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A customer is considering using the word "Sauron" (The mythical all-seeing eye from Lord of the Rings) as PART of a company name, it fits extremely well with the purpose of the business.

I have been asked to start designing a logo and website, the use would include both text and a logo incorporating an eye.

I have seen this word used before, and is currently used in other contexts, including in other fictional works.

Is there any reason I cant do this? Would I be infringing any copyright / trademark / intellectual property rights?

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    Two excerpts from Wikipedia, one about Copyright: 'Typically, the duration of copyright is the whole life of the creator plus fifty to a hundred years from the creator's death[...]'; and J.R.R. Tolkien: 'Died: 2 September 1973'. Make of that what you will. – Vincent Dec 12 '14 at 15:45
  • Which country is the client in? – JohnB Dec 12 '14 at 16:32
  • You'd have no author's copyright issue with ancient mythical creatures of course: Greek/Norse/Roman etc. Still risk of collision with existing rights holders in specific countries/industries though. – e100 Jan 15 '15 at 16:51
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According to TESS, Sauron is a registered trademark of:

The Saul Zaentz Company DBA Tolkien Enterprises CORPORATION DELAWARE 2600 Tenth Street Berkeley CALIFORNIA 94710

Saul Zaentz Company states on their website:

The Saul Zaentz Company owns all rights to its films, including DVD, Theatrical and Television.

For clip, still, screening licenses, and film distribution please contact: licensing@zaentz.com

Licensing inquiries related to The Lord of the Rings and The Hobbit can be found at www.middleearth.com. Please visit that site for Licensing Procedures and Licensing Contacts.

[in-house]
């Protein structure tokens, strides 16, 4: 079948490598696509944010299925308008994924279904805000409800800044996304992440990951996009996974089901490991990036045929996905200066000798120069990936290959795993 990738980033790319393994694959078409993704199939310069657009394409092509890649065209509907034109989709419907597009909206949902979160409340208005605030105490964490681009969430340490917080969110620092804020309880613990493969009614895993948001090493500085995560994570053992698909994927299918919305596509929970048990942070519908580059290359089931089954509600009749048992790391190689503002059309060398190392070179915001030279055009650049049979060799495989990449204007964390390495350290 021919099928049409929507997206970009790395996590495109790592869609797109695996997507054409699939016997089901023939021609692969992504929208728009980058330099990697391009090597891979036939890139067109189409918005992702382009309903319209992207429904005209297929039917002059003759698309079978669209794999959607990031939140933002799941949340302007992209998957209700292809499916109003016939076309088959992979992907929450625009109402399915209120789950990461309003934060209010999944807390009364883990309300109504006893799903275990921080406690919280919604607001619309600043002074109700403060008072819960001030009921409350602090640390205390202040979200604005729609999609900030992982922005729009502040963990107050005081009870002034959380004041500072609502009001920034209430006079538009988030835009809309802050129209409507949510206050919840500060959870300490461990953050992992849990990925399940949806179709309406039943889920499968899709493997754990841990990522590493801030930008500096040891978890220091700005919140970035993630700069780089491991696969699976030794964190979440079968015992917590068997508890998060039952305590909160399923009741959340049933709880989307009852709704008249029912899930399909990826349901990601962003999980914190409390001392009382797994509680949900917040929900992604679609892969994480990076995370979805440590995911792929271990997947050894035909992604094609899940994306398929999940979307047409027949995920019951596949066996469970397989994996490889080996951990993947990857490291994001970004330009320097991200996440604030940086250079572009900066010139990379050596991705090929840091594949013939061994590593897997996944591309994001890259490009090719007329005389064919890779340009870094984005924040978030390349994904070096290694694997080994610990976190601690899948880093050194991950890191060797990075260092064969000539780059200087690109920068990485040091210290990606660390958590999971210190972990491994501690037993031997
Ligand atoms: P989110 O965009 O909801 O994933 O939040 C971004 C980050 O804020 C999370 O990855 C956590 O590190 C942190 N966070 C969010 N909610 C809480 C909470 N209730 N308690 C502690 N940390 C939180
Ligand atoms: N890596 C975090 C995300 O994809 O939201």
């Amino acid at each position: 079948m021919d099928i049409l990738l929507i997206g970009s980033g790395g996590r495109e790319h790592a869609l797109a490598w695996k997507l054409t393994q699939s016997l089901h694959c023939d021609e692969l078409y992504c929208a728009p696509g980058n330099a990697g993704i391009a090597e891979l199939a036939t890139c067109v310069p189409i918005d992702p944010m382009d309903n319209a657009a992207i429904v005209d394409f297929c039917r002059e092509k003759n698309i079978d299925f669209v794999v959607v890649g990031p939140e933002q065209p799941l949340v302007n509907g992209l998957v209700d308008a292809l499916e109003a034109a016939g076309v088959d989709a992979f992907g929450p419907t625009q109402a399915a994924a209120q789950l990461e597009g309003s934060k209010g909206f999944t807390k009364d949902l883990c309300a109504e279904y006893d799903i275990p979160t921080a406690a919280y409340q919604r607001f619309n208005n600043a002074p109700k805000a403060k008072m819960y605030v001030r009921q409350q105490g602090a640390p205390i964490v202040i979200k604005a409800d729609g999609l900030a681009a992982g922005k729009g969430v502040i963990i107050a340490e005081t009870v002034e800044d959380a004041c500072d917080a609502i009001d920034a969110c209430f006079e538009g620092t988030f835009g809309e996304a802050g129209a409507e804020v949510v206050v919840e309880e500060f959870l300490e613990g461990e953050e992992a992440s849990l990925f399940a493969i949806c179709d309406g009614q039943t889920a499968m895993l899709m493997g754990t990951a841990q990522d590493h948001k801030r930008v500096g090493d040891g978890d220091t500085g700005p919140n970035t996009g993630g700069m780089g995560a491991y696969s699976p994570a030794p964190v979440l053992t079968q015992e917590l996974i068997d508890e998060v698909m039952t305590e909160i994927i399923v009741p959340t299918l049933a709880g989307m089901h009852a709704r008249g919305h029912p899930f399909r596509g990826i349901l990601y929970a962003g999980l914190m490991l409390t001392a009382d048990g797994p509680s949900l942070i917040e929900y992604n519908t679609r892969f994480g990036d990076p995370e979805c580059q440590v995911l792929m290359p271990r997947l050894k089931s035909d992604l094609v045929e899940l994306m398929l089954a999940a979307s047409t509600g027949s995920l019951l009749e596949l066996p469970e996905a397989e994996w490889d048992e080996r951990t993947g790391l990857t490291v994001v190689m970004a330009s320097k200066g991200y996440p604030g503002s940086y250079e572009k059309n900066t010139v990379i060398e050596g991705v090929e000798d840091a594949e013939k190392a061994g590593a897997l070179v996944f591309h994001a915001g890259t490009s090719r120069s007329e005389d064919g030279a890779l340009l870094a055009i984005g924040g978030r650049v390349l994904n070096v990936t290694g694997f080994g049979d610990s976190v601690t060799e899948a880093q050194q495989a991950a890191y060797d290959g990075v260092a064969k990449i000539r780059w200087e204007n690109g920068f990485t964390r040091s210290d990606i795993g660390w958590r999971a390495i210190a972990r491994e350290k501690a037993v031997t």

You should instruct them to look http://www.middleearth.com/licensing_procedures.html and then decide if it's the route they still wish to take.

Keep in mind Popeye's Chicken which is long established is now being sued to stop using the name Popeye. Companies with well known characters in today's society are very agressive about protecting their property. I received a cease and desist letter for using a cartoon character name in a video game mod years ago.

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I am not a lawyer, but I would strongly advise against this. Either Tolkien's estate or Peter Jackson/Wingut Films/New Line Cinema could come after your client.

I would be interested to see what other works and contexts you've seen this word in, and whether it was a deliberate reference to Tolkien. Even so, one fictional character referencing another fictional character is worlds (ahem) away from using someone's fictional character without permission in your for-profit company name, logo, and branding.

Talk to a copyright lawyer and try to convince your client to be more original.

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You say Sauron "fits extremely well with the purpose of the business."

But surely it's the concept of a "mythical all-seeing eye", not the name itself, that's a good match?

I'd try moving the conversation in that direction, and forget about the name until you've kicked around a few related or semi-related concepts (e.g. Panopticon, telescope, eyeballs, Cyclops, Big Brother [George Orwell], etc).

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    Perhaps the company is intrinsically evil and bent on ruling the world -- or at least the Middle of the Earth? – usr2564301 Jan 15 '15 at 16:32

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